A lot or a little?
The parents' guide to what's in this game.
What parents need to know
Parents need to know that Antihero is a downloadable turn-based strategy game where players work to build the most powerful criminal network in London. They do this by hiring street urchins, thugs, and hit-women to help them burgle, bribe, blackmail, and assassinate their way across the city. Though violence is cartoony and nongraphic, characters frequently attack each other with knives and bludgeons. Children are shown being taken away in a caged carriage by a truant officer, and beer and hard liquor are mentioned during play.
What's it about?
ANTIHERO lets Anglophiles fulfill their long-held dreams of dominating Victorian London by managing a powerful thieves' guild. Taking turns with the AI or with other players online, you collect gold and lanterns by scouting unknown areas and burglarizing buildings, and use those spoils to purchase skills and upgrades. Success depends on hiring an array of criminal denizens like thugs, assassins, urchins, saboteurs, and corruptible truant officers. Campaign mode rewards your successful rise to thieving greatness with a fun Victorian yarn, but if story isn't your bag, you can play skirmishes against the AI in various colorful locations or test other players' sneaky skills in online matches.
Is it any good?
This is the perfect game for anyone who's ever dreamed of being a gentleman (or gentlewoman) thief. Packed with personality, it's a standout among indie or mainstream games. Campaign mode does a fantastic job of helping you get your feet wet, and Skirmish mode lets you hone your skills against AI before taking your sticky-fingered show on the road. What really makes Antihero so great, though, is that it's funny and well-crafted enough to keep you entertained even when you're losing. You'll learn to appreciate that, because it takes a while to learn when to upgrade and when to save your money, when to scout and when to attack. And just when you start to get the hang of things, your goals change.
Skirmish mode offers colorful locations like a wharf, a masquerade ball, and the royal palace, each with different win conditions that demand different strategies. The game's three modes -- Campaign, Skirmish, and Online -- mean that its replayability is high, which means good value for the money. True, at the moment it can take a while to find an online match (it seems there aren't enough people playing just yet), but if you have the patience to stretch a versus match over several days, you can opt for the turn-based ones. Oh, and if you love Victorian literature, for a few bucks more you can download additional hero skins of Scrooge, Sherlock, Tiny Tim, and Alice in Wonderland. This one's been a long time coming and it's well worth the wait. So if you love strategy, don't let this one get away: at $14.99, it's a steal.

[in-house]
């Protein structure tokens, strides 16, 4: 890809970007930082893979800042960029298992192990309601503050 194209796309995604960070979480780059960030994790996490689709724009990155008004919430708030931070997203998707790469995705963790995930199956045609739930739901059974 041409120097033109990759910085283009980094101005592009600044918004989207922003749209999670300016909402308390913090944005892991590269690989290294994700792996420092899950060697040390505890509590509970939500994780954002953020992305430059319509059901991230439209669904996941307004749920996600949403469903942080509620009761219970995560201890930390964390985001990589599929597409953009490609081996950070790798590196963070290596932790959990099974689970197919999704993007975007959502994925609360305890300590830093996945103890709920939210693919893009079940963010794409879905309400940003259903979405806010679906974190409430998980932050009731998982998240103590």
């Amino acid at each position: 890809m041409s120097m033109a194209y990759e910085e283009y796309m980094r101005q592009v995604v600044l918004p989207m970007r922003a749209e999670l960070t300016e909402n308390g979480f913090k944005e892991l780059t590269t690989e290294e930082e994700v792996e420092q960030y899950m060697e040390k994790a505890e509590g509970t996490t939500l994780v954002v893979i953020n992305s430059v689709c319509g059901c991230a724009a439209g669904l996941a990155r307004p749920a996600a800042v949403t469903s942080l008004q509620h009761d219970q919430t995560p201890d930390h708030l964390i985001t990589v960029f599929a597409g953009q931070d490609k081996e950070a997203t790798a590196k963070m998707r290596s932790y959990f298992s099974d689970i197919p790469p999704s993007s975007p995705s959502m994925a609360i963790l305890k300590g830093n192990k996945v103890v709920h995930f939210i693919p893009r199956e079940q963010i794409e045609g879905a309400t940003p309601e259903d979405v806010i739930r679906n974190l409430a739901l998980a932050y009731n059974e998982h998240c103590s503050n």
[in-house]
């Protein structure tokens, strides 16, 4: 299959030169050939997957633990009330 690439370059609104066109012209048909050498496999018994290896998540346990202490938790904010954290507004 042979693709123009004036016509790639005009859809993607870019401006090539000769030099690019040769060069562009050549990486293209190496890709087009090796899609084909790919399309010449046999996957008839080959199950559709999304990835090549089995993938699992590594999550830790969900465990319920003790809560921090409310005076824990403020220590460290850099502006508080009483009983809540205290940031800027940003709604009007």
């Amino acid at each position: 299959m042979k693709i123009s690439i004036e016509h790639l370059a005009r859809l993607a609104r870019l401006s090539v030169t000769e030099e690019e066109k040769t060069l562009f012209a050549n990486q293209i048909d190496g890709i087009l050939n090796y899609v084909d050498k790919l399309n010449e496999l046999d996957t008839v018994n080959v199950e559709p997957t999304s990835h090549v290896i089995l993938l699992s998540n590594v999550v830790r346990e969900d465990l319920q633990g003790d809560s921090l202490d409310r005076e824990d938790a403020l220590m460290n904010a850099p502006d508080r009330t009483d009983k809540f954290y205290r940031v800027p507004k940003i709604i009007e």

Talk to your kids about ...
Families can talk about violence in video games. Is the violence in Antihero OK because it's cartoonish, or is it problematic because it showcases criminal violence?
Discuss how the media romanticizes thieves and other kinds of criminals. Can you think of a famous hero-criminal?
Talk about why bad boys (and girls) have so much appeal. Why are we drawn to movie/game villains?
Themes & Topics
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Common Sense Media's unbiased ratings are created by expert reviewers and aren't influenced by the product's creators or by any of our funders, affiliates, or partners.